Friday, April 11, 2014

Author of the "Stabat Mater": Jacopone da Todi or Pope Innocent III?

In the liturgical calendar for the Extraordinary Form of the Latin Liturgy of the Roman Rite, today is the Friday of Passion Week, dedicated to Our Lady of Sorrows. In the calendar for the Ordinary Form of the Latin Liturgy of the Roman Rite, this memorial is celebrated in conjunction with the Exaltation of the Cross in September, which I explained last year in this article for OSV's The Catholic Answer Magazine. That memorial highlights the Seven Sorrows, while today we focus on the sorrows Mary felt at her Son's Passion and Death.

I don't think it's in any way inappropriate to reflect on the fear and sorrow she must have felt in the days leading up to the events of Holy Week. Even Palm Sunday, with its glory, laud, and honor, heightened the conflict between Jesus and the Sanhedrin. The image brought up thrice in the Propers for this Mass is the piercing of Mary's soul, foretold by Simeon in St. Luke's Gospel (in the Collect, in the Secret, and in the Post communion Prayer).

The Stabat Mater (the mother standing) sequence was once part of the celebration of this day, but the many sequences once part of the liturgy were reduced after the Second Vatican Council. Authorship of the words is contested: it is most commonly attributed either to Pope Innocent III or Jacopone da Todi.

Pope Innocent III was one of the most influential popes of the early Middle Ages. Just listing some of the historical events he was involved with demonstrates his influence: meeting St. Francis of Assisi and approving his new mendicant order; supporting the Fourth Crusade; opening the Fourth Lateran Council; forcing King John of England to accept Stephen Langton as Archbishop of Canterbury and then accepting England as a feudal fief from the same king, etc. It may seem odd that such an intellect and will would write a devotional and emotional work like the Stabat Mater, but as the Catholic Encyclopedia article notes, St. Thomas Aquinas's Corpus Christi hymns might seem out of character too.

The other candidate, Jacopone da Todi, was a 13th century Franciscan, author of many laudi, popular poetry written in an Umbrian dialect. He was one of the "Spiritual" Franciscans who desired to follow a stricter interpretation of St. Francis's rule, and did come into conflict with the pope at the time, Boniface VIII. Since the Stabat Mater is written in Latin, it might seem unusual in his oeuvre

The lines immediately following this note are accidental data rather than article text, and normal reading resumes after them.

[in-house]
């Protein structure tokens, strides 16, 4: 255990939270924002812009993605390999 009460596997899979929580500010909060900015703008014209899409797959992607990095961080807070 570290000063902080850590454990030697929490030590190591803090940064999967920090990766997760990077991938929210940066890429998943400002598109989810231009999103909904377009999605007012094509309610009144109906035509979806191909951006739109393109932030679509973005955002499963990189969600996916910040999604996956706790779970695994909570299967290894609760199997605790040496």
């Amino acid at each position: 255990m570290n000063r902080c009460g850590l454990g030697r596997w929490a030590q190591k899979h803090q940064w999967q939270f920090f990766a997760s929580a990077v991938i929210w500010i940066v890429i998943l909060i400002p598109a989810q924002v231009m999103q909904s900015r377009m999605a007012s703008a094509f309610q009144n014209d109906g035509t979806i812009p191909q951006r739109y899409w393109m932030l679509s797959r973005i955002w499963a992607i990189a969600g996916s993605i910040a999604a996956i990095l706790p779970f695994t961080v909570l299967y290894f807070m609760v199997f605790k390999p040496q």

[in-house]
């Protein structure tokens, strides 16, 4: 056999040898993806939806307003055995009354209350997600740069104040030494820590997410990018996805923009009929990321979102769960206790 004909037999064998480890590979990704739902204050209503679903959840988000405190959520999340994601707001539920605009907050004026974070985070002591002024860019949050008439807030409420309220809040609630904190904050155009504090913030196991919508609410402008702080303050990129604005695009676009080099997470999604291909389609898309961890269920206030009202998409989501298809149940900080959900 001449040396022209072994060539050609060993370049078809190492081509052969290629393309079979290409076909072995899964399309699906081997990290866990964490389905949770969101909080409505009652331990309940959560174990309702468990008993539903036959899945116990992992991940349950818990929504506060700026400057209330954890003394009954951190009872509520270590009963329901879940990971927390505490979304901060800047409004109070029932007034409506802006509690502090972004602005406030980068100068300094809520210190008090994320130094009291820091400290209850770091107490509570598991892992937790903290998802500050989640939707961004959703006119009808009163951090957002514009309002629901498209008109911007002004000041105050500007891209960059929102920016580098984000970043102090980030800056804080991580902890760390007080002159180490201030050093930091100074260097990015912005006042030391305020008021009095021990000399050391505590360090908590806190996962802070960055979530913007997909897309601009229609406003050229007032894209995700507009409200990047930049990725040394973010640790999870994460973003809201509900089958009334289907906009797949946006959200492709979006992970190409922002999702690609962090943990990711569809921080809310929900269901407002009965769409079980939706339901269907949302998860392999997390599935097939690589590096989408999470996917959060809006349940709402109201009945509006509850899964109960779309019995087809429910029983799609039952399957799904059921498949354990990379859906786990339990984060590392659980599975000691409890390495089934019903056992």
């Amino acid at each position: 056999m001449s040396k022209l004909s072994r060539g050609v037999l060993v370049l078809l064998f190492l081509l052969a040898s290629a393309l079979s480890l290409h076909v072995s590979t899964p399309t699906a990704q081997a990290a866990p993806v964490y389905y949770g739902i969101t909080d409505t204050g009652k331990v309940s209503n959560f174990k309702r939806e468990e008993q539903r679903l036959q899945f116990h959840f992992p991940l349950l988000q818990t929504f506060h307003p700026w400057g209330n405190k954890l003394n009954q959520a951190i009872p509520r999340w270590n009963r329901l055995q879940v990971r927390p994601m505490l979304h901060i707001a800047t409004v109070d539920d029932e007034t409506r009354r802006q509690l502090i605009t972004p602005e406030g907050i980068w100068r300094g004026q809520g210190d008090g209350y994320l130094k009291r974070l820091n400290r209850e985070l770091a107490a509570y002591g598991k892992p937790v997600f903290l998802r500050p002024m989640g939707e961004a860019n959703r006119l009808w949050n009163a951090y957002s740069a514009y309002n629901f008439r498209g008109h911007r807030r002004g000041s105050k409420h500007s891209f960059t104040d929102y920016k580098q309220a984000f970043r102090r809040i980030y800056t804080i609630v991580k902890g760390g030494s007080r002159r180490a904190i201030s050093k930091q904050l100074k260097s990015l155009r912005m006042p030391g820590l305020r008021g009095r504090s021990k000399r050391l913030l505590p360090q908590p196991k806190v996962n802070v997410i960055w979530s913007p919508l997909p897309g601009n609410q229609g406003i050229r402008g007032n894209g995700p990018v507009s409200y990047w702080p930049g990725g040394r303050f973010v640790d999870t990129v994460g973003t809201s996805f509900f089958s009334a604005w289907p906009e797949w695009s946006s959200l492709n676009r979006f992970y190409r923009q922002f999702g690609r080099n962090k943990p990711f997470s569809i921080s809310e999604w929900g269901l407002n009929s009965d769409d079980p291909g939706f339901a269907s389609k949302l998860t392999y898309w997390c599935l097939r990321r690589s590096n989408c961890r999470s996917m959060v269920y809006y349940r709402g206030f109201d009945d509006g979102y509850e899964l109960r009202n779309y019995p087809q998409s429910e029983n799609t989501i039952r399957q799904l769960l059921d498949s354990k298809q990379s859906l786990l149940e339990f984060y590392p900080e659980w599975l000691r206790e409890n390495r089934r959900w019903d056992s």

Whomever wrote the poem, it is moving and solemn, and it has been set to music by many composers, as the Wikipedia article attests.

Stabat mater dolorosa
juxta Crucem lacrimosa,
dum pendebat Filius.

Cuius animam gementem,
contristatam et dolentem
pertransivit gladius.

O quam tristis et afflicta
fuit illa benedicta,
mater Unigeniti!

Quae mœrebat et dolebat,
pia Mater, dum videbat
nati pœnas inclyti.

Quis est homo qui non fleret,
matrem Christi si videret
in tanto supplicio?

Quis non posset contristari
Christi Matrem contemplari
dolentem cum Filio?

Pro peccatis suæ gentis
vidit Iesum in tormentis,
et flagellis subditum.

Vidit suum dulcem Natum
moriendo desolatum,
dum emisit spiritum.

Eia, Mater, fons amoris
me sentire vim doloris
fac, ut tecum lugeam.

Fac, ut ardeat cor meum
in amando Christum Deum
ut sibi complaceam.

Sancta Mater, istud agas,
crucifixi fige plagas
cordi meo valide.

Tui Nati vulnerati,
tam dignati pro me pati,
pœnas mecum divide.

Fac me tecum pie flere,
crucifixo condolere,
donec ego vixero.

Juxta Crucem tecum stare,
et me tibi sociare
in planctu desidero.

Virgo virginum præclara,
mihi iam non sis amara,
fac me tecum plangere.

Fac, ut portem Christi mortem,
passionis fac consortem,
et plagas recolere.

Fac me plagis vulnerari,
fac me Cruce inebriari,
et cruore Filii.

Flammis ne urar succensus,
per te, Virgo, sim defensus
in die iudicii.

Christe, cum sit hinc exire,
da per Matrem me venire
ad palmam victoriæ.

Quando corpus morietur,
fac, ut animæ donetur
paradisi gloria. Amen.

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